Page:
10-12 June 2013
Palazzo del Bo', Padova, Italy
Europe/Rome timezone
<i>Presentations Available Online</i>

The continuous-angle Doppler-shift attenuation method – sub-picosecond lifetime measurements with position-sensitive HPGe detector arrays

11 Jun 2013, 15:40
Aula Nievo (Palazzo del Bo', Padova, Italy)

Aula Nievo

Palazzo del Bo', Padova, Italy

Oral Session 7


Mr Christian Stahl (IKP, TU Darmstadt)


The Doppler-shift attenuation method (DSAM) is a well-established technique for the determination of sub-picosecond nuclear level lifetimes. It is based on analyzing the characteristic shape of Doppler-broadened photo-peaks from nuclear transitions observed at specific observation angles in in-flight γ-ray spectroscopy experiments, when the de-excitation of a nuclear level occurs while the emitting nucleus is being decelerated in a thick target. We have extended the method in order to exploit the possibilities arising from state-of-the-art position sensitive HPGe detector arrays by analyzing the Doppler-broadened peaks not only as a function of the Doppler-shifted γ-ray energy, but also as a continuous function of the polar angle of γ-ray detection with respect to the incident beam direction. This approach significantly boosts the sensitivity and applicability of the method. The corresponding two-dimensional fit algorithm in the energy – polar detection angle (Eγ, θγ) space is also applicable to conventional HPGe detector arrays without intrinsic position-sensitivity. We have furthermore extended this new technique to experiments with relativistic ion beams, where we analyze Doppler-corrected, two-dimensional γ-ray spectra in the (Eγ, θγ) space without stopping the beam ions in the target. This is especially useful for experiments with radioactive and/or cocktail beams, because it avoids the accumulation of radioactivity at the target position and makes ion identification behind the reaction target possible. With this “differential” DSAM technique, a second sensitivity region for level lifetimes in the range of 100ns arises from geometric effects.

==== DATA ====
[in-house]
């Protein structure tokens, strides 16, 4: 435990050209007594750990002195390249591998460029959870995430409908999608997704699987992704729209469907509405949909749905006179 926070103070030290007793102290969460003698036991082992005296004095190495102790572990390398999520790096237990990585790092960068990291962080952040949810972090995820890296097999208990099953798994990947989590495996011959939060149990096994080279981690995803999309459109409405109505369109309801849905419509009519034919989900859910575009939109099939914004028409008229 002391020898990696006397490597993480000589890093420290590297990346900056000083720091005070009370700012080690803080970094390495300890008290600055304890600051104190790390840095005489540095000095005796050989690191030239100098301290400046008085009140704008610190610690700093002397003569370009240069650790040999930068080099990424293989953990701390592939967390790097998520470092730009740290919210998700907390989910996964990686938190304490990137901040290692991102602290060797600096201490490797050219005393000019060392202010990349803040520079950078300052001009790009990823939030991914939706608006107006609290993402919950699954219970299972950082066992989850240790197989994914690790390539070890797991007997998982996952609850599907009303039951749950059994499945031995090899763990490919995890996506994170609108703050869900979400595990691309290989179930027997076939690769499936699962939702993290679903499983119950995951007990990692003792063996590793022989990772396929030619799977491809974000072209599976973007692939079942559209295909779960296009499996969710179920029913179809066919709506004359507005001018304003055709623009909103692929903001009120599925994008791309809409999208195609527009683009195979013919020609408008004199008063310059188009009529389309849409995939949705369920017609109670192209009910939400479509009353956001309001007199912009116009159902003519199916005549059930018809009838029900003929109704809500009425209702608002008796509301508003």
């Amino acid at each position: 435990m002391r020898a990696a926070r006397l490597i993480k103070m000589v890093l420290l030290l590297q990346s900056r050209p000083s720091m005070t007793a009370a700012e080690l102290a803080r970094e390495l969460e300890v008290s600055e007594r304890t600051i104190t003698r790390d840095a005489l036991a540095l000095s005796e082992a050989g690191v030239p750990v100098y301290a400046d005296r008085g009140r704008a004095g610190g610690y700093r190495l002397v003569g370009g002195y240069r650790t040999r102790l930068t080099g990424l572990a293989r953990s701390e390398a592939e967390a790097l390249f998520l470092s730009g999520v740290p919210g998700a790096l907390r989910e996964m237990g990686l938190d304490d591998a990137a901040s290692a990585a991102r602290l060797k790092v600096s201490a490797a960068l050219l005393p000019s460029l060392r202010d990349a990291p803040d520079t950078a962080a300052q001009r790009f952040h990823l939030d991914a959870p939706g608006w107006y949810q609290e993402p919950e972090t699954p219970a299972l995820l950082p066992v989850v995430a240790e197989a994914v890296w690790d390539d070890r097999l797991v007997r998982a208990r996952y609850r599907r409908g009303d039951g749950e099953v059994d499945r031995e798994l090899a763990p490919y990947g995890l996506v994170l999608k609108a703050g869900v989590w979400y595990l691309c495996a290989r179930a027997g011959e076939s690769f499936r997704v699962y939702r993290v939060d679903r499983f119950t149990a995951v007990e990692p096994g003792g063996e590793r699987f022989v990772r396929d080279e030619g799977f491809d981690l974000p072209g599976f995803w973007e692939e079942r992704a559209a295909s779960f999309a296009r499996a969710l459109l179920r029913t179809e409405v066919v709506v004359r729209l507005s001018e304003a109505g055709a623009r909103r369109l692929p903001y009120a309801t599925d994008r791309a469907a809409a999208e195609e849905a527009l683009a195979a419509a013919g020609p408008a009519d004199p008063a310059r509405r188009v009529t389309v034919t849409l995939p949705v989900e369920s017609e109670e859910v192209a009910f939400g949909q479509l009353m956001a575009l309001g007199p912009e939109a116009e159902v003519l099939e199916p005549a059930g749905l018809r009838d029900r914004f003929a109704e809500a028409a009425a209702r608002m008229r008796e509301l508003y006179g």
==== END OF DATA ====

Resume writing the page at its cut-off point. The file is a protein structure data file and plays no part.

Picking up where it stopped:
Primary author

Mr Christian Stahl (IKP, TU Darmstadt)


Mr Marc Lettmann (IKP, TU Darmstadt) Prof. Norbert Pietralla (TU Darmstadt)

Presentation Materials